IGPN - International Green Purchasing Network



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News Archives

July 20, 2021

IGPN Survey on Environmentally Friendly Product/Service and Green Purchasing to Tackle Climate Change

The International Green Purchasing Network launches the Survey on Environmentally friendly product/service and Green Purchasing to Tackle Climate Change, please submit your response until March 30th,2022!

The survey aims to share knowledge among IGPN members and partners, provide suggestion for the implementation by using climate action and sustainable consumption and production in an integrated and coherent approach, through the collection, comparation and analyzation, evaluation and summarization of the real practical practices of environmentally friendly products/services (and/or) green purchasing in addressing the climate change issue.

Climate change presents the global significant challenge people faced at present. As it directly influences the natural resources and ecological system, pursuing climate action and sustainable development in an integrated and coherent approach have steadily emerged into the implementation, in order to enable countries to achieve their objectives efficiently and quickly. So far, regulations and policies include tackle climate change, GHG emission control, low carbon green development and carbon tax etc. are issued in about 20 countries and areas. Along with the development of technology, new materials, new production methods, automation methods, new energy and other products/services are constantly aroused and generated, it could be foreseen that the approach to tackle the climate change has gradually expanded from energy conversion to all aspects for production and consumption and life style of human beings.

In order to better understand how and what green purchasing will play its role to tackle the climate change, by promoting sustainable consumption and production based on its applied scenario varies in private, business, market and public sectors.

The scope of the survey is Including, but not limited to, members of the International Green Purchasing Network-IGPN; technically any actual practical practice will be included:
Sector: including producing and manufacturing; energy and transportation; planting and breeding; cooling and heating
Environmentally friendly products/services: including adopt new energy sources, new materials, new production methods and automation methods;
Green Purchasing: including policies, measures, methods and real practical practices relevant to use green procurement tools to address climate change.

The expected output will be a research report, conducted to summarize the inner characteristics and logic though all kind actual practices collection, comparison, evaluation.

The Deadline to reply is March 30th, 2022, please download the document learn more in detail, share your any actual practical approach addressing the climate change. One or more items preferably could be highly encouraged to provided based on the actual background by each organization.

Download file

For further information, please contact igpn.secretariat@igpn.org.

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category : Topics

July 19, 2021

Launch of the Global Tourism Plastics Initiative Newsletter and fourth round of signatories

The new Global Tourism Plastics Initiative newsletter was unveiled at the beginning of June for World Oceans Day.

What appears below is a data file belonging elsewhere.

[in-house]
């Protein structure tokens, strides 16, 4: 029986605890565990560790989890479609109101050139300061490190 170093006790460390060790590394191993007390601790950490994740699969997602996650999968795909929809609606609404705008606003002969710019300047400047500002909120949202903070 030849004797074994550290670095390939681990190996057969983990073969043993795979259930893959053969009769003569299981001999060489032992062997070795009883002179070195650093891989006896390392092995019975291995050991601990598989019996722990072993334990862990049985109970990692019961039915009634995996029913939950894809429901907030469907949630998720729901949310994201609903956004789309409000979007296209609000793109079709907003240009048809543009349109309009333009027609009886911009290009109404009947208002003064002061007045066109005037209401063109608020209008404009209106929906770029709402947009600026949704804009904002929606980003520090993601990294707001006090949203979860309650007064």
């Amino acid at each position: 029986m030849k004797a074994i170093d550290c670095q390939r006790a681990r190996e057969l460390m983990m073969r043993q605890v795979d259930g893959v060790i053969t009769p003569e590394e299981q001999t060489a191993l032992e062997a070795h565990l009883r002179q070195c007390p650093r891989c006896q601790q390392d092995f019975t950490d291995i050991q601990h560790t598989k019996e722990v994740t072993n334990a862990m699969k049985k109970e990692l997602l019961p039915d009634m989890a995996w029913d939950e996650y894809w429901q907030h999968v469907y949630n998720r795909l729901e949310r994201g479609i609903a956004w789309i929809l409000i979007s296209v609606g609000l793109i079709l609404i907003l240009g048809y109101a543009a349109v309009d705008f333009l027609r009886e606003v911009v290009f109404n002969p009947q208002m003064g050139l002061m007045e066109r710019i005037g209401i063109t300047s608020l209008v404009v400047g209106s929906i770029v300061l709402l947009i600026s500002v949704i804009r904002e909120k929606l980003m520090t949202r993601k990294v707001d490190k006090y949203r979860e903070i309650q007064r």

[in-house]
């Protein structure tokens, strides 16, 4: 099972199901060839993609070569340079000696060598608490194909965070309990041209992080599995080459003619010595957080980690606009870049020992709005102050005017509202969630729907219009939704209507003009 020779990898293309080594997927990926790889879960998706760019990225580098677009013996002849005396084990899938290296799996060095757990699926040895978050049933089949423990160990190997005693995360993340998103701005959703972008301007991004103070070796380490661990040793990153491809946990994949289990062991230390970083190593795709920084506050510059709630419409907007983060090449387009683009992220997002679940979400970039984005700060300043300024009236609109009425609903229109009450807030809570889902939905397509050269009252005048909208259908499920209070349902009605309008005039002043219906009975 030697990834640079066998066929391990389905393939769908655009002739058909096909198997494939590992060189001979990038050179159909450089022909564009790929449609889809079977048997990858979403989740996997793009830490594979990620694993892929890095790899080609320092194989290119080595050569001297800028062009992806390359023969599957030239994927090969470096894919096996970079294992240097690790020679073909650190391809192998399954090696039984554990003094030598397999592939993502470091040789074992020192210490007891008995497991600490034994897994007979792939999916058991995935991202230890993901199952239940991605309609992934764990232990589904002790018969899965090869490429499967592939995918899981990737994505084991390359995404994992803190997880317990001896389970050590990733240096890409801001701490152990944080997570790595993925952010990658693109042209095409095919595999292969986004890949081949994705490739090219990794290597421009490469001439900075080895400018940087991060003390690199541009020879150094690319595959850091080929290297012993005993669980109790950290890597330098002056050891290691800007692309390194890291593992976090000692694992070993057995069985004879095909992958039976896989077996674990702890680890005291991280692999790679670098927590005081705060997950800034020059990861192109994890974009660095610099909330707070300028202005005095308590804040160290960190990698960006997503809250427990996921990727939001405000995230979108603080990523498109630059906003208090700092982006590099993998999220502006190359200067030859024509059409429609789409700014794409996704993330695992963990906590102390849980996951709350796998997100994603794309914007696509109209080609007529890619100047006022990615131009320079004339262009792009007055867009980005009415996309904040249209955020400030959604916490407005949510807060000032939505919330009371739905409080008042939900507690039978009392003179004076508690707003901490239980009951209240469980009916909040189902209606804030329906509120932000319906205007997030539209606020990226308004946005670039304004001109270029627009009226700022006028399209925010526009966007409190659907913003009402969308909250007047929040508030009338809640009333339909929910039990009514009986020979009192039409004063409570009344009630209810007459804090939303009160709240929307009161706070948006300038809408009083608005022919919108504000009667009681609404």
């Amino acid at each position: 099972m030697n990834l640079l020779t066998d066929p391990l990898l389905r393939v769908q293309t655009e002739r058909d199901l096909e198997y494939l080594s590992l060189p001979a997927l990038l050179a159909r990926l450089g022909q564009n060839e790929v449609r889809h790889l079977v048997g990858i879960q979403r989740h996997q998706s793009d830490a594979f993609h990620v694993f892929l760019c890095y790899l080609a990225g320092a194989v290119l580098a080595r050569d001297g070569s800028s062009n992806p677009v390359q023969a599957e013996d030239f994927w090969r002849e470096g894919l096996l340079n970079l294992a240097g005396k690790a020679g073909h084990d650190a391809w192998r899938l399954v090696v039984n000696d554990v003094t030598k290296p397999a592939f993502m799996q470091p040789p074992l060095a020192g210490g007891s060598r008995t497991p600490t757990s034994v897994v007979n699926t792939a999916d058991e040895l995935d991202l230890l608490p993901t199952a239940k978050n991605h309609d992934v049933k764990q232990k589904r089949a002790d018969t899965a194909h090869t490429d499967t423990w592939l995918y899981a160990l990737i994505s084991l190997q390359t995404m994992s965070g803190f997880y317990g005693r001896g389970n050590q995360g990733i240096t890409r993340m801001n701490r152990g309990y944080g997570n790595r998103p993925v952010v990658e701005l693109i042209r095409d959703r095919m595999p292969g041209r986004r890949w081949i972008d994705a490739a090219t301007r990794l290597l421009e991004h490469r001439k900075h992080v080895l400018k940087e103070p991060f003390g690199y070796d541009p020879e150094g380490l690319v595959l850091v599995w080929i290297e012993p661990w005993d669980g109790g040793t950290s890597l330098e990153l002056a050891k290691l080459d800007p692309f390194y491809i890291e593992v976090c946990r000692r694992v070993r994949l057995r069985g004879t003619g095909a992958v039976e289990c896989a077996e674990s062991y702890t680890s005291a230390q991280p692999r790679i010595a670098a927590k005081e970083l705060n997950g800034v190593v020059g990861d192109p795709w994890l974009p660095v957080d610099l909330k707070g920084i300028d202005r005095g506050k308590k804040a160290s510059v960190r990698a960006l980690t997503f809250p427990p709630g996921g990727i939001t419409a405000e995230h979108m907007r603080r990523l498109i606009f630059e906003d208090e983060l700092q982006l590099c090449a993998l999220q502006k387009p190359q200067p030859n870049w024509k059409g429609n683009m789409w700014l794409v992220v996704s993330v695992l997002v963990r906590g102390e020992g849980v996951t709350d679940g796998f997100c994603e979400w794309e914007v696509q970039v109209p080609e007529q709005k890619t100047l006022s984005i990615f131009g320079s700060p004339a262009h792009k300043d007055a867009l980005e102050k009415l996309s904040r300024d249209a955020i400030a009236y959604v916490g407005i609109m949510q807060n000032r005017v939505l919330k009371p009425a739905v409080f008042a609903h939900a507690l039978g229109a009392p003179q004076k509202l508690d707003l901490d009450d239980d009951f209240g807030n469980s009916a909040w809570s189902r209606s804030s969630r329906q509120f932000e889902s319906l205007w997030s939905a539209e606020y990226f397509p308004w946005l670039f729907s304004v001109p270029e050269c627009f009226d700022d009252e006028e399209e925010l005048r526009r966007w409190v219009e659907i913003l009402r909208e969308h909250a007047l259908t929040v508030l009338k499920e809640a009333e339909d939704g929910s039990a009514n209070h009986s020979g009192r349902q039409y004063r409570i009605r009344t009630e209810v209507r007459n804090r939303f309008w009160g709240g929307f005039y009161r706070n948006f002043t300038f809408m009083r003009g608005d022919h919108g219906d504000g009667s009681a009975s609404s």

Signatories will now regularly receive relevant information on the Initiative and will have the opportunity to showcase their contribution in reducing their plastic footprint.

The newsletter is organized around five sections. The first section, called “featured” will be dedicated to interviews conducted with signatories in partnership with Sustainable First. The June Newsletter notably featured interviews with CHAO Hotel, Tiger Mountain Pokhara Lodge and Jade Mountain Resort. These interviews are the occasion for signatories to gain in visibility but also to share best practices and advice so that they learn from one another. These interviews aim to celebrate the diversity of the signatories by featuring in each edition different regions and different types of organization.

The following section of the newsletter will allow to share the “latest news”. The GTPI coordination team is proud to announce that new signatories will officially join the 61 current signatories of the Initiative on the 8th of July. This will be the fourth public announcement of new signatories since the launch of the GTPI in January 2020. If you are interested to be part of the Initiative and become signatory, please consult this page.

If you wish to participate to the fourth public announcement, please follow this link to register to the event.

The newsletter also provides access to “useful materials” such as webinars, toolkits, reports to help the signatories in the implementation of their commitments. Additionally, the “focus on” section complements the repository of tools and resources that has been curated by the GTPI team by highlighting the key messages of one of the reports.

Finally, “building back better” section provides information and recommendations to continue reducing the use of plastics during the pandemic and help implementing the objectives.

Learn more at the One Planet Network.

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category : Topics

July 15, 2021

[SCP] Lego plans to sell bricks from recycled bottles in two years

BBC News, 24 June 2021 By: Tom Espiner

Lego makes about 3,500 different bricks and shapes, but faces the challenge of coming up with a sustainable product that can last years - decades, even.

The goal is to find a product good enough that people don't notice the difference, said Lego's Tim Brooks.

He did not specify how many of its bricks will contain recycled material, adding: "It's too soon to say."

But he added that Lego wants to start using the bottle-made ones "as soon as possible".